I totally agree. Last year I did very big, very strong colonies and made about 120 lbs of honey per each - this year I made twice as much total honey with 5 times as many colonies which were much smaller. Twice as much honey with half the work. Everything about it is easier.

Who knows which configuration will draw the most comb before fall, but I just about guarantee you will make the most production next spring with twice as many overwintered hives even if they are half as large.
 

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I agree that swarms draw comb better than anything I have seen. What I am not convinced of is that swarm conditions are recreated by splitting. I do not see the same comb drawing in splits as I do swarms.

Splitting hairs in this way I find important when it comes to bees. Be careful about doing things like splitting and then considering it a swarm. it is no such thing. I have a lot of splits setting right next to swarms. the swarm is pushing 30 frames in size. the splits are struggling to make 10. What I cannot tell you to much about yet is why.

I am also finding that bees even made queenl3ss at this time of year will not tend to make new queens very well. Such drastic differences from such small factors is starting to become overwhelming.

My best advice is give the bees room to make comb. you may find that bees draw comb better if the space is closer to the brood nest. maybe not. maybe nothing will get them to draw it. I find it hard to get bees to make comb this time of year.

Some thing I find effect bees willingness to draw comb or store honey.

Availability of forage. It seems to me that bees set their goal of honey production earlier in the season.a dn once reached they are reluctant to change their minds. they got what was needed to survive and are willing to wait it out.

Population of the colony possibly sets the goal for stores.

How effected is the colony by queen losses or diseases.

Bees will draw comb when they have something to store. or brood to build such as in the spring. I actually find they tend to build comb in the spring. build abundant brood and then fill the vacated space with honey. but they do little to expand the hive once they have reared brood. It is almost like the brood rearing they manage to accomplish then sets the goal for the remainder of the year.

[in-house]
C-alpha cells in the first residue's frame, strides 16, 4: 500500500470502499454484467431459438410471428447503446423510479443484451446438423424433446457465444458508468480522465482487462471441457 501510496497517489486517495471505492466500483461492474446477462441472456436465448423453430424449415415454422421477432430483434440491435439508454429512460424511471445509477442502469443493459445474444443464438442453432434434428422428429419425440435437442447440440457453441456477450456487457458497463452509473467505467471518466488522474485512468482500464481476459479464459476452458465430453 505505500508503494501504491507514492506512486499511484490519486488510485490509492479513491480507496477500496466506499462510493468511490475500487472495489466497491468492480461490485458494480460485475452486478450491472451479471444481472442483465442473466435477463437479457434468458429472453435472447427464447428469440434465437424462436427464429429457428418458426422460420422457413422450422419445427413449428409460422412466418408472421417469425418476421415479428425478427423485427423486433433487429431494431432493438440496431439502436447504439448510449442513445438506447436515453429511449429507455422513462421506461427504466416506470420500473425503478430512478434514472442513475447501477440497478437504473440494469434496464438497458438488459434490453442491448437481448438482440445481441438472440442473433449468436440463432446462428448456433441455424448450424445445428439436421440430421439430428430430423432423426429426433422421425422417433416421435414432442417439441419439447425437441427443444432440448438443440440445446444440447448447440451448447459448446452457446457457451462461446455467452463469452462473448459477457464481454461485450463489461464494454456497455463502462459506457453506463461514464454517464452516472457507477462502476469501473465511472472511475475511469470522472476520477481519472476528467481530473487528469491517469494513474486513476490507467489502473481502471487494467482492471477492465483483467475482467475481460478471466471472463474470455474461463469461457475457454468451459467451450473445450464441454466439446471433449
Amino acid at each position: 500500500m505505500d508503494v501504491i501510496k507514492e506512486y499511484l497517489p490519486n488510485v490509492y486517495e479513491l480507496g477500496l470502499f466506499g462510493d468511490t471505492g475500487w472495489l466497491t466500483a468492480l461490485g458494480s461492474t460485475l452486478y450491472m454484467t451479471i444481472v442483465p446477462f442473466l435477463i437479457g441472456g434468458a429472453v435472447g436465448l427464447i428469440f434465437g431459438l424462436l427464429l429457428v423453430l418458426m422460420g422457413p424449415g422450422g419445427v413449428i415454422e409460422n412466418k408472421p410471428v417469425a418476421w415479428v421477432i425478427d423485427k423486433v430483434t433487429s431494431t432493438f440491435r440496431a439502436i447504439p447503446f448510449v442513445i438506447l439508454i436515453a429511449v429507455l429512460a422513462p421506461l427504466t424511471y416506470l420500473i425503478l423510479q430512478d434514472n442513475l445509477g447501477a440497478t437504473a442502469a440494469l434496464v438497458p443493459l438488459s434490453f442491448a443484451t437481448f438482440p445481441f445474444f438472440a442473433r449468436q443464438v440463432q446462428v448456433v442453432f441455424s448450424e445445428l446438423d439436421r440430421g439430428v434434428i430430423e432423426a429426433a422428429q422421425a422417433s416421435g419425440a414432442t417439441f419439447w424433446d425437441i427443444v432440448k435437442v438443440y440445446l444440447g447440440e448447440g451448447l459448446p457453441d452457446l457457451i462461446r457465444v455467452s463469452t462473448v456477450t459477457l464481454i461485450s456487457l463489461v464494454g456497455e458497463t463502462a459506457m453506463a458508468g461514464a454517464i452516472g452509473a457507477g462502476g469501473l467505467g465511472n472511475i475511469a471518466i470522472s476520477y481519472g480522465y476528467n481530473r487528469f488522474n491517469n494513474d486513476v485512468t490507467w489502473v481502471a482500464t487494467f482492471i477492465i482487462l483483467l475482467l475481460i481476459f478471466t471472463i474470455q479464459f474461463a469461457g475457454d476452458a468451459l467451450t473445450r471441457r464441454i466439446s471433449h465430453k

Manipulations of the population after this basic set is demoralizing and devastating to the colony. I am not sure any of them work well. Make splits prior to swarming is what I am seeing. TI is then that a colony will reset it's brood raring efforts and possible produce any excess honey at all.

So far I have seen the various efforts o the bees to fall into these general categories

1`. brood rearing which under correct condition they will expand the colony.
2. swarming. basic act of reporduciton.
3. secondary brood rearing for the intent of restoring population after reproduction or for swarms to build a minimal colony. Again hive expansion takes place. Most notably in the smallest of colonies.

4. continues building of population and preparations for winter.
 

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Discussion Starter · #19 ·
Bernard: do you know of anyone that has tried this comb? Do you know the cost? I tried PermaComb this year and although some colonies used it, I found the acceptance rate was below that of wax-coated foundation.
 

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Some beekeepers I personally know, tried those combs with great success. Bees take them immediately.

Some combs broke during transportation, but this has been solvednow, as I heared.

Prices vary, it all depends on standard frame size (Langstroth or not), without frames or with frames (comb comes in frames). I am about to order some in a non-standard sized combs, about 2.5 USD each. You ask the producers for prices, he can give you the real prices. Better than estimates.

The guy bought/constructed the machine for a lot of money, he had to invest in it. As long as the numbers of produced combs are low, the prices are high. One the combs are more widespread available and the machines have been paid, the prices will go down for sure.

I really like the idea of having a lot of fresh drawn comb ready by springtime.